Tales From Backstage Podcasts for 2018

clare mccaldin podcastThroughout 2016 I spoke with a number of my colleagues about their work. Initially speaking with people wrangling various animals at the Royal Opera House, Covent Garden, I quickly opened the discussion up to other musicians and artistic practitioners that I know. These discussions, edited down to 10-15 min podcasts – which I called Tales From Backstage – were good fun and full of interesting stories and insights.

Then, at the beginning of this year, I appeared on Soho Radio with some other artists (I had come on to talk about my show Over My Shoulder, concerning a famous daughter of Soho, Jessie Matthews). The experience of talking with other artists reminded me how stimulating and revealing these discussions can be. Consequently, I decided to revisit the podcast series and to try and think of other colleagues who might want to talk about their work and experiences. I’m really pleased that my first few emails were replied to with enthusiasm!

Here, then, is a new series of podcasts. I have already started, by talking to the irrepressible soprano Natalie Raybould the day before her performance of Pierrot Lunaire at the Guards Chapel on 27 February. The podcast I’m publishing today is a chat with the artistic polymath Kerry Andrew a week or two ahead of the release of her new album with her band You Are Wolf.

All podcasts can be heard via claremccaldin.com/podcast, or on iTunes, Mixcloud, or any other podcast player (like PlayerFM) with a good RSS feed. 

Kerry Andrew

clare mccaldin podcast

I work on all kinds of great projects, some of which I’m invited to join and some which I have developed myself with colleagues. However, because all the preliminary work goes on behind the scenes you won’t always get to hear about this process. So, armed with my trusty iPhone, I’ve taken to capturing conversations with friends and colleagues about all sorts of interesting projects, to share with you, the interested listener.

In this episode I talk to Kerry Andrew, a composer, performer, broadcaster, writer and cartoon character (!) about her many creative outlets and influences. We recorded this interview in a lively South London café, so the sound can get a bit cluttered sometimes; we’ve tried to clean it up a bit so you can hear everything that Kerry has to say!

Natalie Raybould on Pierrot Lunaire

clare mccaldin podcast

I work on all kinds of great projects, some of which I’m invited to join and some which I have developed myself with colleagues. However, because all the preliminary work goes on behind the scenes you won’t always get to hear about this process. So, armed with my trusty iPhone, I’ve taken to capturing conversations with friends and colleagues about all sorts of interesting projects, to share with you, the interested listener.

In this podcast I talk to soprano Natalie Raybould, who is preparing to perform Arnold Schönberg’s celebrated Pierrot Lunaire, a 20th century masterpiece she has tackled more than thirty times. Bunkered in a busy South London café during snowfall, Natalie and I discuss Pierrot, Sprechstimme, and her other current work .

Over My Shoulder – London performance

Born in a Soho slum, Jessie Matthews rose to become a superstar of stage and screen throughout the 1930s, and was often described as “the English Ginger Rogers”Elisabeth Schumann was a German opera and song specialist whose popularity with British audiences remained undimmed even after Germany and England had fought a war. Both women were hugely famous in their day, and yet their names are hardly recognised now by younger generations of music-lovers.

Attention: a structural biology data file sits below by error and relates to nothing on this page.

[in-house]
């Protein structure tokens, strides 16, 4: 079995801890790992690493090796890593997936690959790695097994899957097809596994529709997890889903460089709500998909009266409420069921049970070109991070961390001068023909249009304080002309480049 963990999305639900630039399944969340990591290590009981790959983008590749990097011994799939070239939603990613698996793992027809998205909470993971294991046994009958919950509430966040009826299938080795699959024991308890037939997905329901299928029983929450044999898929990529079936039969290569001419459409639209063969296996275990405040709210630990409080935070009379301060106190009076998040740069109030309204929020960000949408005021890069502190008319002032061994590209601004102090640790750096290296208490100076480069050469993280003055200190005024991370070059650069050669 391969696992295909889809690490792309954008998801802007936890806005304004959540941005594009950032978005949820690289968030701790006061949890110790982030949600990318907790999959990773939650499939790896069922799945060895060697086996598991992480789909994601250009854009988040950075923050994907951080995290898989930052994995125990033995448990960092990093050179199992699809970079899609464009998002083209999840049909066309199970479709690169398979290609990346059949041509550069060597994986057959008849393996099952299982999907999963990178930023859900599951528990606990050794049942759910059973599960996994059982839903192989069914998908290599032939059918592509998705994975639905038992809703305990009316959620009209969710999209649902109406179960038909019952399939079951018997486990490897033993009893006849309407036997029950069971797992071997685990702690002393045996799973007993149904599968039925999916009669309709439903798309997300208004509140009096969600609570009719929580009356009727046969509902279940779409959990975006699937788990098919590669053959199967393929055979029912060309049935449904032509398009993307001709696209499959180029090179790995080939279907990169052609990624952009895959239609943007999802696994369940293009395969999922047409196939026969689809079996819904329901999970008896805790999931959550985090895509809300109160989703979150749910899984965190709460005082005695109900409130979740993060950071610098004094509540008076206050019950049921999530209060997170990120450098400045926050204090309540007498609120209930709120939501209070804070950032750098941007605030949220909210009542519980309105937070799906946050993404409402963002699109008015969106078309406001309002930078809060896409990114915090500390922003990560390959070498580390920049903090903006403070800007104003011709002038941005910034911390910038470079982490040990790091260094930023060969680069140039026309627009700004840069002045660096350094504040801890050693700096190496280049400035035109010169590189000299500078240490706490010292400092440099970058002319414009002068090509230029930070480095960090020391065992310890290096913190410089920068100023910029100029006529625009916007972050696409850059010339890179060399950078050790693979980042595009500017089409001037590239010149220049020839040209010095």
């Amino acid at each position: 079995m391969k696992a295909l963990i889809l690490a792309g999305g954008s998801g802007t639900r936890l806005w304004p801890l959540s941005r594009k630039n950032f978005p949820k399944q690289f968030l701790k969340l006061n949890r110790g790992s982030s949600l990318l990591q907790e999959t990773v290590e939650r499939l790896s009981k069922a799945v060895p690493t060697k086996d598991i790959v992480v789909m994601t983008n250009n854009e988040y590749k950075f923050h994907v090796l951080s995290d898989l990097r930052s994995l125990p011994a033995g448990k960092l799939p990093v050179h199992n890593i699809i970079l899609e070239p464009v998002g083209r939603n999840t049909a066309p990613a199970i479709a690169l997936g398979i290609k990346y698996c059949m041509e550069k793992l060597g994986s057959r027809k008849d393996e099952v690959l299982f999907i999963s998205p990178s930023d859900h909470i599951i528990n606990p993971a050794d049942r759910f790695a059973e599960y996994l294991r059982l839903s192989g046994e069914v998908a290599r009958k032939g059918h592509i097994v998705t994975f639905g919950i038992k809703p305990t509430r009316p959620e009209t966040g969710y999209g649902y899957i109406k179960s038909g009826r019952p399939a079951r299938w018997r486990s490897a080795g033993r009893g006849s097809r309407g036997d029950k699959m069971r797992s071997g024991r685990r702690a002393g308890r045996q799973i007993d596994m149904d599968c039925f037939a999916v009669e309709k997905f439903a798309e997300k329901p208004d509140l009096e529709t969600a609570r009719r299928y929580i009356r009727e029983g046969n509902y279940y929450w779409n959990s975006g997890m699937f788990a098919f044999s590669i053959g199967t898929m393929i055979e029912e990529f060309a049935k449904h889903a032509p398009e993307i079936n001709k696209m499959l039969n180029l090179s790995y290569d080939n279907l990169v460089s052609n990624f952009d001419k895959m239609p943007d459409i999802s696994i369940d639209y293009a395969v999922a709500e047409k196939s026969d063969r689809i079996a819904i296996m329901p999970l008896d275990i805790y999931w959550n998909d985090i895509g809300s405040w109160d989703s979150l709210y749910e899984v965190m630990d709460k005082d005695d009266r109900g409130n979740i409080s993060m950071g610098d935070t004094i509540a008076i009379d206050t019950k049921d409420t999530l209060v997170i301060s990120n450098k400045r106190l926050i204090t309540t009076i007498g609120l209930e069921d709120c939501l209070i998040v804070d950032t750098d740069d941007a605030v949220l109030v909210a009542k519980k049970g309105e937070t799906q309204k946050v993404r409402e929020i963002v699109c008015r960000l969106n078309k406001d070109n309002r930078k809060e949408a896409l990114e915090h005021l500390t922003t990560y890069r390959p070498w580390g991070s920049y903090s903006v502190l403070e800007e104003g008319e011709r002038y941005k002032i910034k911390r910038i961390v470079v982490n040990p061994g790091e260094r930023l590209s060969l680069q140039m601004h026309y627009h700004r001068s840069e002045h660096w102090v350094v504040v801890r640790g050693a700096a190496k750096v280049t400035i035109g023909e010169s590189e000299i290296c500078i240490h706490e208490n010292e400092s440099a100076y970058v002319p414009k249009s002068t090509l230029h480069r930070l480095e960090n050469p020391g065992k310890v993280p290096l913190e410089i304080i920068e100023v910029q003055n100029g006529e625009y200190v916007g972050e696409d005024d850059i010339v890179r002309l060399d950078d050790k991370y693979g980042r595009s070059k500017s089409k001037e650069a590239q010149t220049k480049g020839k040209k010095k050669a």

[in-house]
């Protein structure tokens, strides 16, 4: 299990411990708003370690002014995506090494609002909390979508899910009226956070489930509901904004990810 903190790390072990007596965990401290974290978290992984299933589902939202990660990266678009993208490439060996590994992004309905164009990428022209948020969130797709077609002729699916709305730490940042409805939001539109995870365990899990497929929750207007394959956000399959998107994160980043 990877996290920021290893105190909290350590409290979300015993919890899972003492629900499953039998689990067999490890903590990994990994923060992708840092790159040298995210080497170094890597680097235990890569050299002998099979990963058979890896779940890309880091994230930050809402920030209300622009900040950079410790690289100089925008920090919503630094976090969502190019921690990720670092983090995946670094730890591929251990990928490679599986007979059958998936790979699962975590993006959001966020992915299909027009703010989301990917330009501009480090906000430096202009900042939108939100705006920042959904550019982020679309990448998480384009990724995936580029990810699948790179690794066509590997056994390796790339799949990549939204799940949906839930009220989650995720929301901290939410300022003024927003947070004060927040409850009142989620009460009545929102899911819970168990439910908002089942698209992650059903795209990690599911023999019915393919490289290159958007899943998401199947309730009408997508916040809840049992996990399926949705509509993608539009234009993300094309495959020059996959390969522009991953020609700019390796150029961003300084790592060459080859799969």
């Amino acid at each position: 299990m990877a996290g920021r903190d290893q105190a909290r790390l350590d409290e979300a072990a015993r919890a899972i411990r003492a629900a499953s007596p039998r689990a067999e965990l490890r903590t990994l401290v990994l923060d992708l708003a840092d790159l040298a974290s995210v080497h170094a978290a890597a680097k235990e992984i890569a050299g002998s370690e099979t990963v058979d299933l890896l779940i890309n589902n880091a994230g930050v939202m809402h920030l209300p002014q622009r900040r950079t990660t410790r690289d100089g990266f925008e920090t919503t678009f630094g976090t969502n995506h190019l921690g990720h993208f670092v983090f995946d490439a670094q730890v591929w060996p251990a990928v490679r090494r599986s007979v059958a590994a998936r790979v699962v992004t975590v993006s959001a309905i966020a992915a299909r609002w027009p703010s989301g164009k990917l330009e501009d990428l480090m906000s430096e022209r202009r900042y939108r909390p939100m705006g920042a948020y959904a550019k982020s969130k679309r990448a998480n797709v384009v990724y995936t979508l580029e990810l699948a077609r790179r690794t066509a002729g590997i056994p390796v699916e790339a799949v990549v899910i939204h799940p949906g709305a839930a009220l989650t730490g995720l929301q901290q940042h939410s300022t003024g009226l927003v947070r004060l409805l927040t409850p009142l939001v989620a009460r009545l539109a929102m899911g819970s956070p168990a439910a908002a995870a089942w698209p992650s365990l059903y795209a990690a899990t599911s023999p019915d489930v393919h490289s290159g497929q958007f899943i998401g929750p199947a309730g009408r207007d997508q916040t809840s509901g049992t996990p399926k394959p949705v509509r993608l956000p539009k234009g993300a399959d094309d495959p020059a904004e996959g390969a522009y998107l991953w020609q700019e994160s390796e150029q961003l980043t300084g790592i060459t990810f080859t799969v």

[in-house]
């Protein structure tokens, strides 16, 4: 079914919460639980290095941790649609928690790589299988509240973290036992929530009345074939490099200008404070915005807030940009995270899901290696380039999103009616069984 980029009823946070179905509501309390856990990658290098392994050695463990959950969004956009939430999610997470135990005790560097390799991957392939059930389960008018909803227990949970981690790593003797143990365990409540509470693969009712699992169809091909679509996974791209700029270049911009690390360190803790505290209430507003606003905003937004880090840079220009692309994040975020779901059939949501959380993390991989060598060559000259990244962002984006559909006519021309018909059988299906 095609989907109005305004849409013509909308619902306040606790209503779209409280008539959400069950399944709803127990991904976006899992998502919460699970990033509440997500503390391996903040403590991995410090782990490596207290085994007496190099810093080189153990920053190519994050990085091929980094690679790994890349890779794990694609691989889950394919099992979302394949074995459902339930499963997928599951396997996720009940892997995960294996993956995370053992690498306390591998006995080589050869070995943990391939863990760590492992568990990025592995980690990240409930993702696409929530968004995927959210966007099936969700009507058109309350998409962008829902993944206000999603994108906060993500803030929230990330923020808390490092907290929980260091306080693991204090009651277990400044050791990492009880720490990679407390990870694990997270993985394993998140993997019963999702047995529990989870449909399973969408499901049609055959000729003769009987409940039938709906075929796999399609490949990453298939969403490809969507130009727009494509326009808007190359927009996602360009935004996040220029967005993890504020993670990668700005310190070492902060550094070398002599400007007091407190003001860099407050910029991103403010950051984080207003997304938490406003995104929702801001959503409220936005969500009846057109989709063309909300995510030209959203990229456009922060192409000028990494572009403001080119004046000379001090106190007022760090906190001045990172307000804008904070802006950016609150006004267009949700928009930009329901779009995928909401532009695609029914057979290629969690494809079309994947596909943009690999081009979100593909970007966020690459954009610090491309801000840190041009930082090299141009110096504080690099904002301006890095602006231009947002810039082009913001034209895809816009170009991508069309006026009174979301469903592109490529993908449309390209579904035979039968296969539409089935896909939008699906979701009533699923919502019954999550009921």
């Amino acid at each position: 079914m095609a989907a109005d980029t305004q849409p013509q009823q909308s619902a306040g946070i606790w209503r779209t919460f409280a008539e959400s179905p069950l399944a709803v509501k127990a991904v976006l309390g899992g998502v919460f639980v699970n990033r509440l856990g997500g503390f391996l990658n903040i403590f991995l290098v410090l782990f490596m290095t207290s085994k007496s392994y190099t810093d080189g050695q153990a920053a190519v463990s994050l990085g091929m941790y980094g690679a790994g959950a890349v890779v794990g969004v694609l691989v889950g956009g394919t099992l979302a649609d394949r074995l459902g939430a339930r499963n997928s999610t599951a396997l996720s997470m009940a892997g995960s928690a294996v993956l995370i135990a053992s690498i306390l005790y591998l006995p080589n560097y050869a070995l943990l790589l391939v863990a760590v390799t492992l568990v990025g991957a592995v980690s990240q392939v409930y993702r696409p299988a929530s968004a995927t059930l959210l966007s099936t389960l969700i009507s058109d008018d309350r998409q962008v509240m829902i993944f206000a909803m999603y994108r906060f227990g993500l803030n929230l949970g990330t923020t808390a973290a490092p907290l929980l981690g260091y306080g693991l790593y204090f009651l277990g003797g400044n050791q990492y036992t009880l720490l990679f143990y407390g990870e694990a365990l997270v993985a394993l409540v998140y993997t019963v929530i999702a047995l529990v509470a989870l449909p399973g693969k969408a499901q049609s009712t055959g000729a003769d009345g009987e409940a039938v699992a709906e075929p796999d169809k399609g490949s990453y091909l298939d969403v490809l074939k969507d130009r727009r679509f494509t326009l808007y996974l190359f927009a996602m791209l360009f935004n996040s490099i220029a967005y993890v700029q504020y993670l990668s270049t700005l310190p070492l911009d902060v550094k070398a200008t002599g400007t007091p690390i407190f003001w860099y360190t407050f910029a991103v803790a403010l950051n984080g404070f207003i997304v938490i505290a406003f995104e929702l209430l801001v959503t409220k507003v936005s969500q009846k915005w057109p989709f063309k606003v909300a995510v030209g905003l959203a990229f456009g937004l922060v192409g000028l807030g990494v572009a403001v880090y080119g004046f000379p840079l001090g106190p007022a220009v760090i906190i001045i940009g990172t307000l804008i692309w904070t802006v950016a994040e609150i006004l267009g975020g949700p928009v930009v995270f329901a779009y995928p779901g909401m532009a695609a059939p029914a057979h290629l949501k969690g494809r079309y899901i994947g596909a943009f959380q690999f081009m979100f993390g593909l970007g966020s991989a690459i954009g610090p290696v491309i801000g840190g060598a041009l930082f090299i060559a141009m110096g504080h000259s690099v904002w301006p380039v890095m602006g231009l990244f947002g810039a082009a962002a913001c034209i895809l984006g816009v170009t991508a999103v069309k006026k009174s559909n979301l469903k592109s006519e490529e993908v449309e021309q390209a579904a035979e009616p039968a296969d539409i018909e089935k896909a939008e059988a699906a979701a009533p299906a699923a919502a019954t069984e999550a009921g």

Over My Shoulder sets out to remedy this by weaving together the stories of these two singers around their unexpected intersection here in London. In a strange twist of fate, Jessie and Elisabeth now lie buried on opposite sides of the same West London churchyard. Could they also have met years earlier in Covent Garden at the height of their fame? Might there be some connection between the two women?

Paul Turner (piano) & Clare McCaldin (mezzo)

Clare McCaldin (mezzo-soprano) and Paul Turner (piano) combine story-telling and singing to celebrate the lives and work of Jessie and Elisabeth. Tales of romantic scandal, tragedy, falls from grace and triumphant come-backs are inseparable from the remarkable artistic contribution of these two women.

The performance includes music by Felix Mendelssohn, Richard Strauss, Franz Schubert, Robert Schumann, Hugo Wolf, Johannes Brahms, Otto Klemperer, Samuel Taylor Coleridge, Noël Coward, Harry Woods and Rodgers & Hart.

15th February 2018, 7.30pm
St Paul’s Church, 32a Wilton Place, London, SW1X 8SH

Tickets £25, £15, £10. Interval drinks will be served (donation requested).
Click here to book in advance or buy a ticket on the door. 

The Future of Knowledge

I’m delighted to have been invited to speak at the Future of Knowledge conference at the British Museum on Monday 12 February 2018. The conference is organised by the Knowledge Quarter to mark its third year of promoting productive partnerships, fruitful networks and creative interaction between its member organisations.

I will talking about McCaldin Arts’ project Mary’s Hand, which is in development for performances in 2018. In dealing with historical issues around the life of Queen Mary I, the show considers how her reputation was posthumously manipulated by her half-sister Elizabeth I, and the partial treatment of important facts and truths. As it turns out, fake news and PR spin are not a recent invention.